A heart transplant is an operation in which the diseased heart in a person is replaced with a healthy heart from a deceased donor. Ninety percent of heart transplants are performed on patients with end-stage heart failure.
Heart failure is a condition in which the heart is damaged or weakened and can't pump enough blood to meet the body's needs. "End-stage" means the condition has become so severe that all treatments, other than heart transplant, have failed.
The goal of harvesting hearts from pigs to solve the chronic shortage of these donor organs appears to be in reach, according to a new scientific review by researchers at Massachusetts General Hospital (MGH).
A team of researchers in the Perelman School of Medicine at the University of Pennsylvania, Case Western Reserve University, Cleveland Clinic, and Cedars-Sinai Medical Center, were recently awarded a $3.2 million grant from the National Institutes of Health to enhance research for improving heart transplant outcomes for patients.
Cardiovascular disease is the leading cause of death in humans. Worldwide, as the population ages, the burden of treating heart failure is increasing; opportunities for heart transplantation cannot keep pace.
Patients with obesity are at higher risk of developing heart failure. And yet, many obese patients face obstacles to getting heart transplants, as recovery is considered to be more challenging and risky in individuals with high body mass.
Myocardial blood flow and myocardial flow reserve have been identified as accurate indicators for graft failure after cardiac transplantation, according to a new study published in The Journal of Nuclear Medicine.
The Thoracic Surgery Foundation- the charitable arm of The Society of Thoracic Surgeons- has awarded 29 new grants totaling $1,047,500 in support of research and education programs in cardiothoracic surgery.
The British Heart Foundation (BHF) today announced its shortlist of four research projects competing for a single £30 million award.
A team of surgeons and specialists at Massachusetts General Hospital is announcing an achievement in transplant surgery today, having recently performed the largest number of adult heart transplants in the country using what are known as Donation after Circulatory Death donor hearts.
One-year survival was similar for adults with severe heart failure who received a heart transplant from a donor with hepatitis C compared to those who received hearts from donors who did not have hepatitis C, according to new research published today in the Journal of the American Heart Association, the open access journal of the American Heart Association.
The resources needed to treat fulminant myocarditis - severe, inflammation of the heart that develops rapidly - are outlined in a new Scientific Statement from the American Heart Association on how best to reduce fatalities from this rare condition.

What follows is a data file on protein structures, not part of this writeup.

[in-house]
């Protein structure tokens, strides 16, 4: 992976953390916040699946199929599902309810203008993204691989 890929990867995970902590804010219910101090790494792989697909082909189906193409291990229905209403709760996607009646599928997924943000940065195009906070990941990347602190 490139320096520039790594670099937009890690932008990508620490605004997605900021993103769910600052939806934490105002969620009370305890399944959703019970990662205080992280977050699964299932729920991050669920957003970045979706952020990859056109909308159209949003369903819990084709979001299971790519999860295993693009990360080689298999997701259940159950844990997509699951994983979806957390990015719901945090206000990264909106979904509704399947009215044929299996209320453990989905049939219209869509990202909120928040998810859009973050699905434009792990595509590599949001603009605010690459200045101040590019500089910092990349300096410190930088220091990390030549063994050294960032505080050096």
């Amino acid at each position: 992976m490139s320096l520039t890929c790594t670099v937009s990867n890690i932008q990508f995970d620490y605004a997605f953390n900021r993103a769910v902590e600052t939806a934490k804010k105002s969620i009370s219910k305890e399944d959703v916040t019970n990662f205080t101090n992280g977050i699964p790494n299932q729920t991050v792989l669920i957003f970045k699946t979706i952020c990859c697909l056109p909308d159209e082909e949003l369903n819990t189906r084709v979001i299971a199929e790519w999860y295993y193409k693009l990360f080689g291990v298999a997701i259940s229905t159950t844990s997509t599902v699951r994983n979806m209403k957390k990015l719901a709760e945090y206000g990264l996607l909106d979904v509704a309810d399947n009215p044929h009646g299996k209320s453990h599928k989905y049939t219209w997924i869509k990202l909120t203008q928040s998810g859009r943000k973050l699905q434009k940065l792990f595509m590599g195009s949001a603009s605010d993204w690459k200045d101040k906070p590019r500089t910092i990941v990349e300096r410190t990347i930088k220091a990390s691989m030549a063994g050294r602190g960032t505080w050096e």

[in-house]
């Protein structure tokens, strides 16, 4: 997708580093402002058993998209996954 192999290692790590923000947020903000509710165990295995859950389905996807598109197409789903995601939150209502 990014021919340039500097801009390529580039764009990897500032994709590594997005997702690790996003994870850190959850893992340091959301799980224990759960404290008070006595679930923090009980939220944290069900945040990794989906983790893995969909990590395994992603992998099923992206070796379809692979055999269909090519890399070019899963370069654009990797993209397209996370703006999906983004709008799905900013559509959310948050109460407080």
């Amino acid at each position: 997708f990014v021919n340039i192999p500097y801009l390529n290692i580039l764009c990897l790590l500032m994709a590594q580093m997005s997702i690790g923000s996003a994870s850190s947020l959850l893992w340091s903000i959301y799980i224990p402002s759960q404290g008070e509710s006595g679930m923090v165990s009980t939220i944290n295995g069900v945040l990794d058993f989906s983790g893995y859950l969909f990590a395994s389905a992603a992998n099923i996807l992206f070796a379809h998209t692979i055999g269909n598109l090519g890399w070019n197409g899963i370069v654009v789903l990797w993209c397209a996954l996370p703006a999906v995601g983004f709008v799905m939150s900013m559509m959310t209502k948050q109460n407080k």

Patients who were transplanted with hearts from hepatitis C-positive donors had comparable outcomes after one year to patients who received hearts from donors that didn't have the disease, according to a Vanderbilt University Medical Center study published in JAMA Cardiology.
A team has become the first in the US to reanimate the heart of a deceased donor and transplant it into a recipient.
Mayo Clinic's Todd and Karen Wanek Family Program for Hypoplastic Left Heart Syndrome (HLHS) and Children's of Alabama announce their collaboration within a consortium to provide solutions for patients with hypoplastic left heart syndrome, a rare and complex form of congenital heart disease in which the left side of the heart is severely underdeveloped.
In an analysis of the new heart organ allocation system for transplant patients in the U.S., researchers have identified a signal of a decrease in heart transplant survival rates.
Research into new endogenous mechanisms of tissue regeneration is an innovative research avenue in cardiac regeneration.
Nationally, heart failure patients who receive specialized cardiology care after admission tend to have better outcomes, including lower readmission rates and lower rates of death. But not all patients may have equal access to cardiology services.
Why don't patients with ventricular assist devices get better improvement in exercise tolerance? Increases in key internal heart pressures appear to be the answer, reports a study in the ASAIO Journal, official journal of ASAIO. The journal is published in the Lippincott portfolio by Wolters Kluwer.
There is a risk of every fourth heart examined for possible donation being dismissed as unusable due to stress-induced heart failure.
In March 2016, the Organ Procurement and Transplantation Network revised its criteria for prioritizing children awaiting heart transplantation in the U.S. with the intention of reducing the number of deaths on the waitlist, but a new study suggests unintended consequences.
The confluence of two major health crises—the opioid epidemic and organ shortage—has moved surgeons to consider transplanting organs deemed as less than "perfect" in an effort to expand the donor pool and save more lives, according to research published online today in The Annals of Thoracic Surgery, published by Elsevier.